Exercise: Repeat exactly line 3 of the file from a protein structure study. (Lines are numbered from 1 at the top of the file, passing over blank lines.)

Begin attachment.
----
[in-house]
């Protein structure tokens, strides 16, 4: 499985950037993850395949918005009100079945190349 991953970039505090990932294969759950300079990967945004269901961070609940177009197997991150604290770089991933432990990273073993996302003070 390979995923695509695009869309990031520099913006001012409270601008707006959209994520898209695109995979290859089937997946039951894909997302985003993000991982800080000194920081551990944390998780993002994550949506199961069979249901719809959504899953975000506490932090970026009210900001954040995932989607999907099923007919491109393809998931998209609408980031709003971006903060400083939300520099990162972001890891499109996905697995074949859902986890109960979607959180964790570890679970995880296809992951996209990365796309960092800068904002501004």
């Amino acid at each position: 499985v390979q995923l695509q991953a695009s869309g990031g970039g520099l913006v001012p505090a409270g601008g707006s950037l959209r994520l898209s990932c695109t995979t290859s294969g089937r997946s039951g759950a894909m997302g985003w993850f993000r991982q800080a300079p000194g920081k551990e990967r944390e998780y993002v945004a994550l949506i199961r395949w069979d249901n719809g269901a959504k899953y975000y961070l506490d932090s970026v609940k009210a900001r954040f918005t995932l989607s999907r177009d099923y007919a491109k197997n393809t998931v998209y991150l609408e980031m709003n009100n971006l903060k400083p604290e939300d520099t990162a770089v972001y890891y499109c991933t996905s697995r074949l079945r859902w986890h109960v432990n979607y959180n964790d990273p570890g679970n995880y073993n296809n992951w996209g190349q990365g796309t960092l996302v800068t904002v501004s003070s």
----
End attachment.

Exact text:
């Amino acid at each position: 499985v390979q995923l695509q991953a695009s869309g990031g970039g520099l913006v001012p505090a409270g601008g707006s950037l959209r994520l898209s990932c695109t995979t290859s294969g089937r997946s039951g759950a894909m997302g985003w993850f993000r991982q800080a300079p000194g920081k551990e990967r944390e998780y993002v945004a994550l949506i199961r395949w069979d249901n719809g269901a959504k899953y975000y961070l506490d932090s970026v609940k009210a900001r954040f918005t995932l989607s999907r177009d099923y007919a491109k197997n393809t998931v998209y991150l609408e980031m709003n009100n971006l903060k400083p604290e939300d520099t990162a770089v972001y890891y499109c991933t996905s697995r074949l079945r859902w986890h109960v432990n979607y959180n964790d990273p570890g679970n995880y073993n296809n992951w996209g190349q990365g796309t960092l996302v800068t904002v501004s003070s």